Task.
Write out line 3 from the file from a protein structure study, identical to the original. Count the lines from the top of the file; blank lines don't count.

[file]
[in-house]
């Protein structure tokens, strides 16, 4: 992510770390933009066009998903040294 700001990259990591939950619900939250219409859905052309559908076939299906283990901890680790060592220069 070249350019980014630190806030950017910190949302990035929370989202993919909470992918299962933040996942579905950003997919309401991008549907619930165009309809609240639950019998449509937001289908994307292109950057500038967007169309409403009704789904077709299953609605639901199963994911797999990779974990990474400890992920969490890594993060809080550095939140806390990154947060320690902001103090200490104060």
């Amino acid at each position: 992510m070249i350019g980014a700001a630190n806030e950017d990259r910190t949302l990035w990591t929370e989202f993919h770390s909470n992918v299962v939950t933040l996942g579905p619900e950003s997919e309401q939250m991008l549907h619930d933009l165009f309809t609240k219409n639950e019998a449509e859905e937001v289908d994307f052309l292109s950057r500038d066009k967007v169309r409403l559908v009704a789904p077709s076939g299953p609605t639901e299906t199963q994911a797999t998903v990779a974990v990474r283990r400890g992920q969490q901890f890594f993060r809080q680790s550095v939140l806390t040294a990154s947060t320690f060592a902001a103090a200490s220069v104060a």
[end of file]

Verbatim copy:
């Amino acid at each position: 992510m070249i350019g980014a700001a630190n806030e950017d990259r910190t949302l990035w990591t929370e989202f993919h770390s909470n992918v299962v939950t933040l996942g579905p619900e950003s997919e309401q939250m991008l549907h619930d933009l165009f309809t609240k219409n639950e019998a449509e859905e937001v289908d994307f052309l292109s950057r500038d066009k967007v169309r409403l559908v009704a789904p077709s076939g299953p609605t639901e299906t199963q994911a797999t998903v990779a974990v990474r283990r400890g992920q969490q901890f890594f993060r809080q680790s550095v939140l806390t040294a990154s947060t320690f060592a902001a103090a200490s220069v104060a």